Weight Discrimination Linked to Obesity

By Ryan Halvorson
Oct 22, 2013

When working with individuals who are overweight or obese, it is wise to watch your words.

Research published recently in PLoS ONE (2013; 8 [7]: e70048) found that subjects who experienced discrimination because of their weight were more likely to become or remain obese than those who didn’t encounter discrimination.

The study followed 6,157 participants from 2006 to 2010. Height and weight measurements were taken at the beginning and end of the study. Subjects answered questions about discrimination, and the researchers looked for any associations between the responses and several characteristics, including weight.

The questionnaire revealed that 513 of the participants had experienced weight-related discrimination. The researchers also learned that weight gain was more common among those subjects than among others who didn’t experience discrimination.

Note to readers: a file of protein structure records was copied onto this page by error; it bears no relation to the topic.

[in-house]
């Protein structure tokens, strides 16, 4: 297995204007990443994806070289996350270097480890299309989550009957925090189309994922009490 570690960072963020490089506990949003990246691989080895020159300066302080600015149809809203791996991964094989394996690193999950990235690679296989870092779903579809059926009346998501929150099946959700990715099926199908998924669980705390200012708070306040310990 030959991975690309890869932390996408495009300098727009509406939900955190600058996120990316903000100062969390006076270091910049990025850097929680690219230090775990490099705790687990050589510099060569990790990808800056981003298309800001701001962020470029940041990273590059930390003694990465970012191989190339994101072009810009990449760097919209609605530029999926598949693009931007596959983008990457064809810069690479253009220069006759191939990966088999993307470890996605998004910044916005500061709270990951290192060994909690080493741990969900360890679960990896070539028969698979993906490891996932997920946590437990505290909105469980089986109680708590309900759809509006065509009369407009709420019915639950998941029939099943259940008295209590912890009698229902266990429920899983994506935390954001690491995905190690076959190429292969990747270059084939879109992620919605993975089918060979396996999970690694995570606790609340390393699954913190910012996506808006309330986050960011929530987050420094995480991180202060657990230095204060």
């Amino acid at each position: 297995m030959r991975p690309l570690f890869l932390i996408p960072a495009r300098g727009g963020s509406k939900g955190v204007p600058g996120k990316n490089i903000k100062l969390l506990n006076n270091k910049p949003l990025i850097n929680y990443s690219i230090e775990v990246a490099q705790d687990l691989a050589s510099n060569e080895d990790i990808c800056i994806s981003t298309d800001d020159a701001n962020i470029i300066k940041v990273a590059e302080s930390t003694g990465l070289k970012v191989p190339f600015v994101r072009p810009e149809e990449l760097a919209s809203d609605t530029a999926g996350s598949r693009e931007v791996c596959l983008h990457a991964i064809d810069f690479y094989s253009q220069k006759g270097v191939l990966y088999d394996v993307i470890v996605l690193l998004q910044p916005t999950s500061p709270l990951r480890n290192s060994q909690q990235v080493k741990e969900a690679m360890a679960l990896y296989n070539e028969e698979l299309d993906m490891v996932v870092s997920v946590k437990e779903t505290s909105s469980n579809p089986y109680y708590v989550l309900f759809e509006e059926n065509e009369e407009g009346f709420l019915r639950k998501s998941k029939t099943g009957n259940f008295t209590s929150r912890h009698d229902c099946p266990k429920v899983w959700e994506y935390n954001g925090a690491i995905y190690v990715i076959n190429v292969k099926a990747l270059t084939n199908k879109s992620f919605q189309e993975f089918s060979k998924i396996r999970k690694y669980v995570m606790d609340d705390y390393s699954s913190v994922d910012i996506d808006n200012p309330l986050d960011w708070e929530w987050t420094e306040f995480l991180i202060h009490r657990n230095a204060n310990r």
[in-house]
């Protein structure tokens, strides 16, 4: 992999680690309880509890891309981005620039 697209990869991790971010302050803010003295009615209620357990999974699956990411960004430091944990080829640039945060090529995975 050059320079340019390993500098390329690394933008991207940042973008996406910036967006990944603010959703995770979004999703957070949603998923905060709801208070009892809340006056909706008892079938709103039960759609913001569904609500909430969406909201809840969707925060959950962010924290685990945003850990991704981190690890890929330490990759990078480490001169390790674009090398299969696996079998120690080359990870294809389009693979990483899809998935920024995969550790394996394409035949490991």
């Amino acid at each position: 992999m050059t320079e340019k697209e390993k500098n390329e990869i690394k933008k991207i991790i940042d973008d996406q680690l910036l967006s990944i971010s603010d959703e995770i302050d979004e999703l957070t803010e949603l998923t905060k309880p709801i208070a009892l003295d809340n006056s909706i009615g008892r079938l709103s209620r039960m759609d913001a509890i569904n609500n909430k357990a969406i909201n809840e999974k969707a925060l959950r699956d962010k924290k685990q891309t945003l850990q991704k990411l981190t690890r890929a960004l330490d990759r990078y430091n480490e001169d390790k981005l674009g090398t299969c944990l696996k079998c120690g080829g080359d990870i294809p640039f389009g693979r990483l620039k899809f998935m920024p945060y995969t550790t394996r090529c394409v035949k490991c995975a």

“Participants who experienced weight discrimination were approximately 2.5 times more likely to become obese by follow-up and participants who were obese at baseline were three times more likely to remain obese at follow-up than those who had not experienced such discrimination,” the authors explained.

They added that anyone attempting to steer an overweight or obese individual toward weight loss should choose his or her words carefully.

“The present research demonstrates that, in addition to [resulting in] poorer mental health outcomes, weight discrimination has implications for obesity. Rather than motivating individuals to lose weight, weight discrimination increases risk for obesity.”

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Ryan Halvorson

Ryan Halvorson is an award-winning writer and editor. He is a long-time author and presenter for IDEA Health & Fitness Association, fitness industry consultant and former director of group training for Bird Rock Fit. He is also a Master Trainer for TriggerPoint.

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